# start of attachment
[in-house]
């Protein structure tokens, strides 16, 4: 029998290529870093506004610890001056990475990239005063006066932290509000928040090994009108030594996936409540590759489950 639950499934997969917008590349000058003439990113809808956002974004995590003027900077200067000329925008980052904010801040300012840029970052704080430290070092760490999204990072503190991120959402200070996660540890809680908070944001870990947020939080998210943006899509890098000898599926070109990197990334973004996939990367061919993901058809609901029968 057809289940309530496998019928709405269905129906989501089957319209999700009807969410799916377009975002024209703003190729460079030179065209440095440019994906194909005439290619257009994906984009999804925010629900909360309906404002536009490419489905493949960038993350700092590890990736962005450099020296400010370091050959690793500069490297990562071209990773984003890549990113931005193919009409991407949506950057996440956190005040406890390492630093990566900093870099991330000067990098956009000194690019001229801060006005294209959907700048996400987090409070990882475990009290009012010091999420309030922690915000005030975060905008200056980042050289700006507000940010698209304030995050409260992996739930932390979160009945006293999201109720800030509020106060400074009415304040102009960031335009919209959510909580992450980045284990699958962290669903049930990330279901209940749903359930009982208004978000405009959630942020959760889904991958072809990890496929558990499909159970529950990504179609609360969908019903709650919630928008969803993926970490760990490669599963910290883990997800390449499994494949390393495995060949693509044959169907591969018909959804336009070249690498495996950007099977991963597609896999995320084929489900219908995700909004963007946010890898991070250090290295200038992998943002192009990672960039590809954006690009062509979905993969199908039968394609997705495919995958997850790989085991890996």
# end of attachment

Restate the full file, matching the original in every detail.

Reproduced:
[in-house]
């Protein structure tokens, strides 16, 4: 029998290529870093506004610890001056990475990239005063006066932290509000928040090994009108030594996936409540590759489950 639950499934997969917008590349000058003439990113809808956002974004995590003027900077200067000329925008980052904010801040300012840029970052704080430290070092760490999204990072503190991120959402200070996660540890809680908070944001870990947020939080998210943006899509890098000898599926070109990197990334973004996939990367061919993901058809609901029968 057809289940309530496998019928709405269905129906989501089957319209999700009807969410799916377009975002024209703003190729460079030179065209440095440019994906194909005439290619257009994906984009999804925010629900909360309906404002536009490419489905493949960038993350700092590890990736962005450099020296400010370091050959690793500069490297990562071209990773984003890549990113931005193919009409991407949506950057996440956190005040406890390492630093990566900093870099991330000067990098956009000194690019001229801060006005294209959907700048996400987090409070990882475990009290009012010091999420309030922690915000005030975060905008200056980042050289700006507000940010698209304030995050409260992996739930932390979160009945006293999201109720800030509020106060400074009415304040102009960031335009919209959510909580992450980045284990699958962290669903049930990330279901209940749903359930009982208004978000405009959630942020959760889904991958072809990890496929558990499909159970529950990504179609609360969908019903709650919630928008969803993926970490760990490669599963910290883990997800390449499994494949390393495995060949693509044959169907591969018909959804336009070249690498495996950007099977991963597609896999995320084929489900219908995700909004963007946010890898991070250090290295200038992998943002192009990672960039590809954006690009062509979905993969199908039968394609997705495919995958997850790989085991890996």